Each R-I-S and register one-bit slice is connected to a control bus 314 which is coupled to receive internal control command signals from control logic 236. Each one-bit slice of R-I-S 216 and register 220 receives the same control signals from the control logic. One bit position on the control bus is allocated to each of the different possible control commands that may be applied to the register via the R-I-S. Thus, each AND gate in the R-I-S has one of its two inputs, hereinafter referred to as the control input, connected to receive a control signal bit from the control bus, inverter 312 also being connected to receive a control signal bit. A "load zeros" control input 313, connected to receive a control bit from control bus 314, is also connected to NAND gate 310. The second input of each AND gate, hereinafter referred to as the data input, is connected to receive the data corresponding to the signal applied to the control input. For example, and as more fully described below, the control signal bit applied to the AND gate 302c control input corresponds to a command to load register 220 from data port 202. The data input to gate 302c is therefore one bit of the signal present on port 202. In general, the control signal bit is `1` and, with respect to the control signal applied to bus 314, no more than one of the control inputs to R-I-S 216 has the `1` bit applied to it. This is necessary since no more than one command can be executed at one time by the R-I-S and register.
In the case where the outputs of all but one AND gate 302, 304 and 306 are `0`, the outputs of all but one NOR gate 308 are `1`. Further, if it is assumed the control inputs to inverter 312 and control input 313 are `0`s, then the inputs to NAND gate 310 consists of five `1`s and one `0`. The NAND gate therefore applies a `1` to register input 250. Thus if a single AND gate output is `1`, or if the control input to inverter 312 is `1`, the NAND gate applies a `1` to the register input. If all AND gate outputs are `0`, a `0` also being applied to inverter 312, but a `1` is applied to control input 313, the NAND gate applies a `0` to the register input. Thus, the logic in R-I-S 216 operates to convey the appropriate result to the register one-bit slice. A clock signal derived from a clock signal output 316 of the control bus and applied to register clock input 258 results in storage in the register of the appropriate result.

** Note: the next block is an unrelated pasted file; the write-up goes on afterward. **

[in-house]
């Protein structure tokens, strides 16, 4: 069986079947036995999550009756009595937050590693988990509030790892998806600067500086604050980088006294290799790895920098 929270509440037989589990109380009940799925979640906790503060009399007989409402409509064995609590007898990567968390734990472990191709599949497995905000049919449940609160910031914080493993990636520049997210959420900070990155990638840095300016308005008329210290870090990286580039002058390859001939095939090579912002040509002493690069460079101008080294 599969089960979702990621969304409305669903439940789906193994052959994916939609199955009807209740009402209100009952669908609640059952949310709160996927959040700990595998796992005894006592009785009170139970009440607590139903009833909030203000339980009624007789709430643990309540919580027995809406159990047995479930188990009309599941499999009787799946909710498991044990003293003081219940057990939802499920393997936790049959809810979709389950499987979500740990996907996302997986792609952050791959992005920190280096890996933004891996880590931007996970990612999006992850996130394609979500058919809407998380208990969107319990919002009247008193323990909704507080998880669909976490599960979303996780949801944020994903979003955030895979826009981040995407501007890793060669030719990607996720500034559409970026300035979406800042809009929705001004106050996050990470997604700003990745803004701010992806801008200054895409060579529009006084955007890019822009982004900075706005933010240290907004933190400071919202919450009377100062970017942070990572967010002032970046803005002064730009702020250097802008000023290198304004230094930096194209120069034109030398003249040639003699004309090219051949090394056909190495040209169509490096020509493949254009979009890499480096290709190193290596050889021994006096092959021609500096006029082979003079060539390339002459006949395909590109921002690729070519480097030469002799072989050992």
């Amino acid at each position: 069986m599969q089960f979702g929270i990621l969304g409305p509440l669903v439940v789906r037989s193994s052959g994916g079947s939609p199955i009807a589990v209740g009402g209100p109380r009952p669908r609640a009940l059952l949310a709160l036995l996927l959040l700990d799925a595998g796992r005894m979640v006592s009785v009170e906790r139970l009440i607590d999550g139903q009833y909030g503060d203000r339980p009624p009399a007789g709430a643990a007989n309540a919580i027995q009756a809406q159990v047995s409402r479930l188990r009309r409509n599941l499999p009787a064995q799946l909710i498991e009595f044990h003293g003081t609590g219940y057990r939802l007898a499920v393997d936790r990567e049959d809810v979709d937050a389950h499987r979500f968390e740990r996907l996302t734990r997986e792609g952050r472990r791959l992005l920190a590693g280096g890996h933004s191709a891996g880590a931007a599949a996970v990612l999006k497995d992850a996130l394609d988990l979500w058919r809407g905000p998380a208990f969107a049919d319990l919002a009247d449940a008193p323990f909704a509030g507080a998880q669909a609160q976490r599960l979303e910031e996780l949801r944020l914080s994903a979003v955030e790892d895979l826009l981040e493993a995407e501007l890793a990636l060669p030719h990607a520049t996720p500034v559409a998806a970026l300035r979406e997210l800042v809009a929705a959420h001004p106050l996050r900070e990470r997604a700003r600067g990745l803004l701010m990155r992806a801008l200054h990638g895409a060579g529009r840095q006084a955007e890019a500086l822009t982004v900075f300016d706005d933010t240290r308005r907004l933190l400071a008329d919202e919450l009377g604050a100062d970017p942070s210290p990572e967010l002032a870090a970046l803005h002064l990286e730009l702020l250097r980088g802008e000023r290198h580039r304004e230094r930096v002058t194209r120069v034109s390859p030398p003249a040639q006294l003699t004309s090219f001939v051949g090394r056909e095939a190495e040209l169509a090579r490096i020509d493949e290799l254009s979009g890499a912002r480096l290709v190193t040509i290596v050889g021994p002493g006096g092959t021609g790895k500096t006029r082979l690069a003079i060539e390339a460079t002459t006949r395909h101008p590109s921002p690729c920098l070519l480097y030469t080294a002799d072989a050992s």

The control inputs connected to AND gates 302a, 304a and 306a respectively correspond to the commands "count down", "count up" and "shift register to right, setting MSB=1". The "count down" command causes `1` to be subtracted from the content of register 220 and so, subtract output 282 of the modifier is applied to the data input of gate 302a. "Count up" causes addition of `1` to the register content and so the add output of the modifier is applied to the gate 304a data input. The "shift right" command requires the bits in register 220 to be shifted one position to the right. Therefore, the data input for each one bit slice must be the content of the neighboring register one bit slice on the immediate left. The "shift right" command causes the content of the bit #0 slice to shift into the underflow slice. Also, since the command stipulates that upon shifting right, MSB=1, the data input of gate 306a in bit slice #15 is connected to a logic `1` voltage potential.
The control inputs to AND gates 302b, 304b and 306b of device 300 respectively correspond to the control commands "shift register to right, setting MSB=0"; "shift register to left, setting LSB=1"; and "shift register to left, setting LSB=0". As discussed above, the shift right command requires the data input for each one-bit slice to be the content of the neighboring register one-bit slice on the immediate left. Since the control command applied to AND gate 302b also stipulates setting MSB=0, the data input to this gate in bit slice #15 is connected to a logic `0` voltage potential. The "shift left" command applied to either gates 304b or 306b requires the data input for each one-bit slice to be the content of the neighboring register one-bit slice on the immediate right. Where the command stipulates that LSB=`1` or `0`, the data input of gate 304b or 306b in bit slice #0 is respectively connected to a logic `1` or `0` voltage potential. The shift left command also causes the content of the bit #15 slice to shift into the overflow slice.
The control inputs to AND gates 302c, 304c and 306c respectively correspond to commands to load from data ports 202, 204 and 206. Thus, the data inputs of AND gates 302c, 304c and 306c are connected to busses 210, 212 and 214 for access to the appropriate data ports.
The control inputs to AND gates 302d, 304d and 306d respectively correspond to commands to "hold" the register contents unchanged, "load from stack" (i.e., stack 224) and "complement" the register contents. "Hold" output 290 of the modifier is applied to the data input of AND gate 302d. The "load from stack" command is also known in the art as a "pop" operation. The data input to AND gate 304d is connected to receive the bit contained in the corresponding one-bit slice of the top position in stack 224. "Complement" output 288 of the modifier is applied to the data input of AND gate 306d.
The control input connected to inverter 312 corresponds to the command "load ones" into the register. Thus, a control signal bit `1` applied to the inverter results in a `1` being loaded into the register one-bit slice. Control input 313 corresponds to the command "load zeros" into the register. A control signal bit `1` applied to control input 313 results in `0` being loaded into the register one-bit slice. The "load zeros" command is therefore effective to reset the register.